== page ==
Outlook on electric storage deployment
As the penetration of solar PV increases in the system, flexibility and storage become crucial to further renewable energy deployment. As of 2018, the largest form of grid energy storage in Africa has dammed hydroelectricity, with both conventional hydroelectric generation (272,078 MW) as well as pumped storage (3,196 MW).
Pumped water systems have high dispatch ability, meaning they can come on-line very quickly, typically within 15 seconds, which makes these systems very efficient at soaking up variability in electrical demand from consumers. On a slightly larger time scale, excess energy from renewable sources can be stored and therefore increase kinetic water volume which can be released later. Hydroelectric dams with large reservoirs can also be operated to provide peak generation at times of peak demand.
Water is stored in the reservoir during periods of low demand and released through the plant when the demand is higher. The net effect is the same as pumped storage, but without the pumping loss. Depending on the reservoir capacity the plant can provide daily, weekly, or seasonal load. Thermal energy storage is achieved with widely differing technologies. Even though it might be less efficient for storage of excess energy from PV directly, it is worth mentioning as it already appears to be economical and it contributes to the system balance. Indeed, heat-storing infrastructure can decouple heat and power production and help to meet peak demands.
Heat storage in tanks and rock caverns or in hot rocks, concrete or pebbles is being investigated in combination with wind energy in Germany. Molten salt can be employed as a thermal energy storage method to retain thermal energy. This technology has been chosen for the phases I and III of the Noor project in Morocco to store the solar energy from the CSP installation up to respectively 3 and 8 hours. As the costs and the performance of batteries are improving rapidly, these could grow significantly in the coming years. The question is whether the falling costs will be sufficient to create new economic opportunities in Africa. The competitively of batteries is directly related to their cost. However, the business case for delivering ancillary services such as frequency response or capacity reserve depends on the price network operators. In the end consumers, are willing to pay for grid stability and power reliability. Power supply in many African countries is expensive and often not reliable. Storage will be crucial to accelerate renewable energy deployment, both in mini-grids and in the transmission and distribution grids. Batteries will play a pivot role in mini-grids and has the potential to increase energy access and living standards in remote areas.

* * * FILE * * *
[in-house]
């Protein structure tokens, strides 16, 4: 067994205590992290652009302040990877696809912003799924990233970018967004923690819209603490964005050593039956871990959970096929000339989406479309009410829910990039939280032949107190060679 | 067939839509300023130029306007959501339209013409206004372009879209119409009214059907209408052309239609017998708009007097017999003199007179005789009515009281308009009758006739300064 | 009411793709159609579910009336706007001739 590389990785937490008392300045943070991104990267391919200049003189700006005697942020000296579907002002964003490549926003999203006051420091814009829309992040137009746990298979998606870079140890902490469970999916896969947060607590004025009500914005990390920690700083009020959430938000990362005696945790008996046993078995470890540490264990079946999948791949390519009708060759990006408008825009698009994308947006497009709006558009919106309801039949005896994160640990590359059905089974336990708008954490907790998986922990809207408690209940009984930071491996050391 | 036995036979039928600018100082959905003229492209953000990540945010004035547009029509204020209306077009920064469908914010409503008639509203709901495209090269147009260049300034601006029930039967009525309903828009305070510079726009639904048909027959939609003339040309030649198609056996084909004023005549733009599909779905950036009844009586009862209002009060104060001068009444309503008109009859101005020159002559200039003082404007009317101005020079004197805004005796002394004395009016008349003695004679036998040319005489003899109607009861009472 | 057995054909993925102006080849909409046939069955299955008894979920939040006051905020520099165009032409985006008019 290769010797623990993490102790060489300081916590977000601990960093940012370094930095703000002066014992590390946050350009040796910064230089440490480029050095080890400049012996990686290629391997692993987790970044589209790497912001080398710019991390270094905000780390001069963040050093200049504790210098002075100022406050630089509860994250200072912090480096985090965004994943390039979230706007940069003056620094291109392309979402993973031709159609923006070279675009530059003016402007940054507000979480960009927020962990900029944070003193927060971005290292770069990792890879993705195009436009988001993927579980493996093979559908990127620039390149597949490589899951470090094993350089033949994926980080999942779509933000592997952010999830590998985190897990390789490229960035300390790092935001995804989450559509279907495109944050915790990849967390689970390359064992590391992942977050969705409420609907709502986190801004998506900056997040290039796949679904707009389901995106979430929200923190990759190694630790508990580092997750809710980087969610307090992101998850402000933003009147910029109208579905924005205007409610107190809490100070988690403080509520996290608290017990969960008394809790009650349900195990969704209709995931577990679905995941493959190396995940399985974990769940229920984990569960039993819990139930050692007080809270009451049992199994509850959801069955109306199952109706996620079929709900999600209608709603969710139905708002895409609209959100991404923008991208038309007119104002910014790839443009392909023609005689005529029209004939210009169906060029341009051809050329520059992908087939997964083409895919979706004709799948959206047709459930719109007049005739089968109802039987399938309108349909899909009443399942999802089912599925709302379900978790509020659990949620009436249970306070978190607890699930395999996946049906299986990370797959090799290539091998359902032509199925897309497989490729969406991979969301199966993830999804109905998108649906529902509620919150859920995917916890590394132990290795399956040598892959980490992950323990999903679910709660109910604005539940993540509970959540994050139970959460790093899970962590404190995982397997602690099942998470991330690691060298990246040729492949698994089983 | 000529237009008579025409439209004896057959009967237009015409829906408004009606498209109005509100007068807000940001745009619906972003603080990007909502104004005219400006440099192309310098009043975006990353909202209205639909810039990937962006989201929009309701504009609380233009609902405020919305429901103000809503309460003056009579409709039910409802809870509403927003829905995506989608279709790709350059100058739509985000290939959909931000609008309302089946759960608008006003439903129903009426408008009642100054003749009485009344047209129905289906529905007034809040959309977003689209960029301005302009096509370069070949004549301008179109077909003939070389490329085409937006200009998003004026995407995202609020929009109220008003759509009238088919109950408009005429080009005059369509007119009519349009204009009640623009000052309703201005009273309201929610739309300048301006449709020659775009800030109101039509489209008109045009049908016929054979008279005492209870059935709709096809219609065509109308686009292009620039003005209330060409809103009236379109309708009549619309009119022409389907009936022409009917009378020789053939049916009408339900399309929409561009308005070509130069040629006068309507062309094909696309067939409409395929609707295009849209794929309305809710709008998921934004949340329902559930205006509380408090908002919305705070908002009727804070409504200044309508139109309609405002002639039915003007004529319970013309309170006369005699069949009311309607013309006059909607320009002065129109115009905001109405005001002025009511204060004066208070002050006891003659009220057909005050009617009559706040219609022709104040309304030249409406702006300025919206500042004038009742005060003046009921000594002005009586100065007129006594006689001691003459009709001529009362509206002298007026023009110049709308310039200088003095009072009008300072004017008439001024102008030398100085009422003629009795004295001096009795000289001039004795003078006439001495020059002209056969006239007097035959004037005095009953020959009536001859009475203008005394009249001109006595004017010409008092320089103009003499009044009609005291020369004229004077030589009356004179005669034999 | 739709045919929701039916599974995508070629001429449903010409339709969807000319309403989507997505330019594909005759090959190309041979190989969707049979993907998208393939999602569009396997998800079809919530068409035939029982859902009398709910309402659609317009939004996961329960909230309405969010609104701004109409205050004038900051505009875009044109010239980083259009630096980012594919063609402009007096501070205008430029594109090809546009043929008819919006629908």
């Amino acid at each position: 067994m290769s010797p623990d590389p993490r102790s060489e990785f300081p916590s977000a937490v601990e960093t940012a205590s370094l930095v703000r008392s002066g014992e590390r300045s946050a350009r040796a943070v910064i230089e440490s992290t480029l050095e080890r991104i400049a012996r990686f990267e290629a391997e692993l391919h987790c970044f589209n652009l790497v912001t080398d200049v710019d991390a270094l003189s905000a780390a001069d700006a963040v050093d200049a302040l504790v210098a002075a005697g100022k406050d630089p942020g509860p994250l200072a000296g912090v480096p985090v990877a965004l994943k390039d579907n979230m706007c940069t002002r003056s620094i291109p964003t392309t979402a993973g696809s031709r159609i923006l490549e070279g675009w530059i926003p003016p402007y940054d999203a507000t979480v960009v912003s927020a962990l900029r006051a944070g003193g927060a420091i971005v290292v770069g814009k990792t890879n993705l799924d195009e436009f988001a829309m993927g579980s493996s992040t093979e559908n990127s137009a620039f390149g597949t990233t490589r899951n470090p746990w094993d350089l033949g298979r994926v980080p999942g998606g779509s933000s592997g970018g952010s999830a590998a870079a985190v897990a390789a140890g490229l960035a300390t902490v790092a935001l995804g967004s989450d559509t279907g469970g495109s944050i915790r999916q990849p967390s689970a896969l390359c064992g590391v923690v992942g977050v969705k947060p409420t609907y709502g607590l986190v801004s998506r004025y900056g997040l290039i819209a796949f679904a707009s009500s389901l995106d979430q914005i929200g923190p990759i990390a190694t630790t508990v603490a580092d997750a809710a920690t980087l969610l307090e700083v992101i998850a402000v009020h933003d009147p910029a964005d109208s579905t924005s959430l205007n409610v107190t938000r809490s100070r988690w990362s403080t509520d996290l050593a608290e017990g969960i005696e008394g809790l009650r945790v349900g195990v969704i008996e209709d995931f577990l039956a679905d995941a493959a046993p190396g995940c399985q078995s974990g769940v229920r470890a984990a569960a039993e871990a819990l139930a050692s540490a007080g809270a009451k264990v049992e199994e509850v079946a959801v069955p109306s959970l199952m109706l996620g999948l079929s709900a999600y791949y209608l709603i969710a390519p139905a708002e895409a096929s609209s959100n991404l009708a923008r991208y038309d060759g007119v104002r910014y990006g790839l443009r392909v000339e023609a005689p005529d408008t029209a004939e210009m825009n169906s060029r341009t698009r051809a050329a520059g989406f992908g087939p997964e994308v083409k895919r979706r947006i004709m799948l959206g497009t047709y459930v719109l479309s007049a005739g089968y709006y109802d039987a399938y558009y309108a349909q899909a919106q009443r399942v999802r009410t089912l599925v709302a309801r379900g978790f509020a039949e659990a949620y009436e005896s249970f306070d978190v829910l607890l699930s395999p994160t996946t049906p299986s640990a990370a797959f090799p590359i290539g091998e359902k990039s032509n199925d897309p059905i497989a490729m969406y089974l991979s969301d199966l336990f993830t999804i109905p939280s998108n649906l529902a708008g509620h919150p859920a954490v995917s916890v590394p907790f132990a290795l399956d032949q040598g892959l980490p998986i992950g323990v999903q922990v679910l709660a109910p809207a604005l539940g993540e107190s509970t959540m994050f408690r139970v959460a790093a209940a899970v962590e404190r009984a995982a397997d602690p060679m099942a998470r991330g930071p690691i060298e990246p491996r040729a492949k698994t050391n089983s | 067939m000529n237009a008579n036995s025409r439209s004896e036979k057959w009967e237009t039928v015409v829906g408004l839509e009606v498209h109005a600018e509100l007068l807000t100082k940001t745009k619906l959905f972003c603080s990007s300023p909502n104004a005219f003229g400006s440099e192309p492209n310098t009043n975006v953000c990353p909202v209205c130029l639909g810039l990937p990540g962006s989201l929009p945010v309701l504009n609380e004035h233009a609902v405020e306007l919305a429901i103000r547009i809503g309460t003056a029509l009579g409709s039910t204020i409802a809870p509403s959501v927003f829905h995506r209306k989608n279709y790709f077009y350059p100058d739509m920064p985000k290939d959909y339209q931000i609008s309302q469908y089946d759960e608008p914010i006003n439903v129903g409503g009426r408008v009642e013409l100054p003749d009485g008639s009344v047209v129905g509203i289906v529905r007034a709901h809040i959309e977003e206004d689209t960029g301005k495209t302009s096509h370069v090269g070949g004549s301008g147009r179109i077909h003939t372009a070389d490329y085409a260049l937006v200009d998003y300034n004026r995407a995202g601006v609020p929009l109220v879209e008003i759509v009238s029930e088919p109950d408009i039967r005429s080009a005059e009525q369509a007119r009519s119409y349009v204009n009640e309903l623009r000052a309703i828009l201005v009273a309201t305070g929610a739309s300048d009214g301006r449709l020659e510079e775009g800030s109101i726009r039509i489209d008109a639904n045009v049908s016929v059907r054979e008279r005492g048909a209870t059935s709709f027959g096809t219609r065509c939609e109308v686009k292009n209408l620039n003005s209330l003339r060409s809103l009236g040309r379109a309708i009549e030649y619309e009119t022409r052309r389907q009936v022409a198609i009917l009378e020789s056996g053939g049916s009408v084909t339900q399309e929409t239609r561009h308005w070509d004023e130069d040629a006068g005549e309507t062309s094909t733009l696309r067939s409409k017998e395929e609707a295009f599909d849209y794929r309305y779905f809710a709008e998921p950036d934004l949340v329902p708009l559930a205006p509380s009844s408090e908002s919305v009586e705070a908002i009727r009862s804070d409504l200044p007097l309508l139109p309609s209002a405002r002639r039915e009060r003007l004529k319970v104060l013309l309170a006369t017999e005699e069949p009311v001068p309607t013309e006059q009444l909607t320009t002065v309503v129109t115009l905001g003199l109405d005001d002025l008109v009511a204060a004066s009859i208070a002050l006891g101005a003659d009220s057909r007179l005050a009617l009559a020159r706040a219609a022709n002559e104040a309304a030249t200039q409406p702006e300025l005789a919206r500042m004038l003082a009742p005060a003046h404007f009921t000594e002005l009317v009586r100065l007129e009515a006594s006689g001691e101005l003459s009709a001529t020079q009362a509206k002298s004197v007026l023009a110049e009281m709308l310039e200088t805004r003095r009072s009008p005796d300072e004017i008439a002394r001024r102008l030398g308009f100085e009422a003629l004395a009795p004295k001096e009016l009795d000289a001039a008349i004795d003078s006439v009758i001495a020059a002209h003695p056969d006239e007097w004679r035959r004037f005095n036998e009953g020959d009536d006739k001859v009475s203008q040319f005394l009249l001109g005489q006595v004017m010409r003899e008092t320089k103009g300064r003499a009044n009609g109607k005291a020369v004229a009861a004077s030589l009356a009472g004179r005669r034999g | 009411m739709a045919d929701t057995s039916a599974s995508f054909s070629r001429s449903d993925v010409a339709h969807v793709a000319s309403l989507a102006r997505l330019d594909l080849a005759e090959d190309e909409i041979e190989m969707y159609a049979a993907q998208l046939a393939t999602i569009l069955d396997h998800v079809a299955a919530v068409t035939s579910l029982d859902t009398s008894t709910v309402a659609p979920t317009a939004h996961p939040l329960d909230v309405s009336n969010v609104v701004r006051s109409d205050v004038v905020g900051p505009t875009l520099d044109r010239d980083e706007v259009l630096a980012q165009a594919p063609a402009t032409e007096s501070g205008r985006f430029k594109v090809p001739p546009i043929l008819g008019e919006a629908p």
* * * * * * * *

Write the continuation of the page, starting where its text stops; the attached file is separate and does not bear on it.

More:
However, the African transmission and distribution grids face other challenges to improve grid management. Indeed, as the basic structure of the electric power grid has remained unchanged for more than a hundred years, existing power generation infrastructure is outdated and not able to keep pace with the growing power demand.
To integrate more renewables and to unlock the potential of batteries to support the grid, smart grids must be implemented. Thanks to digitalization, distributed communication and computing technology, smart grid enable active participation by consumers and optimizes asset utilization and efficiency.